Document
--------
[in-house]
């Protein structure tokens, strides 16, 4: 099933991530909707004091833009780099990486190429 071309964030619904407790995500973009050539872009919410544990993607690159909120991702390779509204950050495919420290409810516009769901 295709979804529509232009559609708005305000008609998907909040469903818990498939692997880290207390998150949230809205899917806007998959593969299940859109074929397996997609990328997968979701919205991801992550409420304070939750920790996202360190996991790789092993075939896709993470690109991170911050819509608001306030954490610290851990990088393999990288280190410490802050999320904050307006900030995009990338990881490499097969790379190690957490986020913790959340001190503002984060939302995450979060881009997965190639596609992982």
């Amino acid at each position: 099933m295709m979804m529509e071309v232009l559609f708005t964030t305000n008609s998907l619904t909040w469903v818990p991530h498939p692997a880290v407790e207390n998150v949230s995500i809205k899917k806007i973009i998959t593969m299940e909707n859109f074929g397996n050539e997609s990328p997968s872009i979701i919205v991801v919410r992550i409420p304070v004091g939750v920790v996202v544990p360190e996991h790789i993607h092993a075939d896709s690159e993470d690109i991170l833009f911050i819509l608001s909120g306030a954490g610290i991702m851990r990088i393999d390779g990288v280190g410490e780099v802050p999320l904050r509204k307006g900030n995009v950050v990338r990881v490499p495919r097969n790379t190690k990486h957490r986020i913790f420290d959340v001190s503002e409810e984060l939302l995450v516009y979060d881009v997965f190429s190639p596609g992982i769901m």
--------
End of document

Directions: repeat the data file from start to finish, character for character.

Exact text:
[in-house]
């Protein structure tokens, strides 16, 4: 099933991530909707004091833009780099990486190429 071309964030619904407790995500973009050539872009919410544990993607690159909120991702390779509204950050495919420290409810516009769901 295709979804529509232009559609708005305000008609998907909040469903818990498939692997880290207390998150949230809205899917806007998959593969299940859109074929397996997609990328997968979701919205991801992550409420304070939750920790996202360190996991790789092993075939896709993470690109991170911050819509608001306030954490610290851990990088393999990288280190410490802050999320904050307006900030995009990338990881490499097969790379190690957490986020913790959340001190503002984060939302995450979060881009997965190639596609992982």
């Amino acid at each position: 099933m295709m979804m529509e071309v232009l559609f708005t964030t305000n008609s998907l619904t909040w469903v818990p991530h498939p692997a880290v407790e207390n998150v949230s995500i809205k899917k806007i973009i998959t593969m299940e909707n859109f074929g397996n050539e997609s990328p997968s872009i979701i919205v991801v919410r992550i409420p304070v004091g939750v920790v996202v544990p360190e996991h790789i993607h092993a075939d896709s690159e993470d690109i991170l833009f911050i819509l608001s909120g306030a954490g610290i991702m851990r990088i393999d390779g990288v280190g410490e780099v802050p999320l904050r509204k307006g900030n995009v950050v990338r990881v490499p495919r097969n790379t190690k990486h957490r986020i913790f420290d959340v001190s503002e409810e984060l939302l995450v516009y979060d881009v997965f190429s190639p596609g992982i769901m």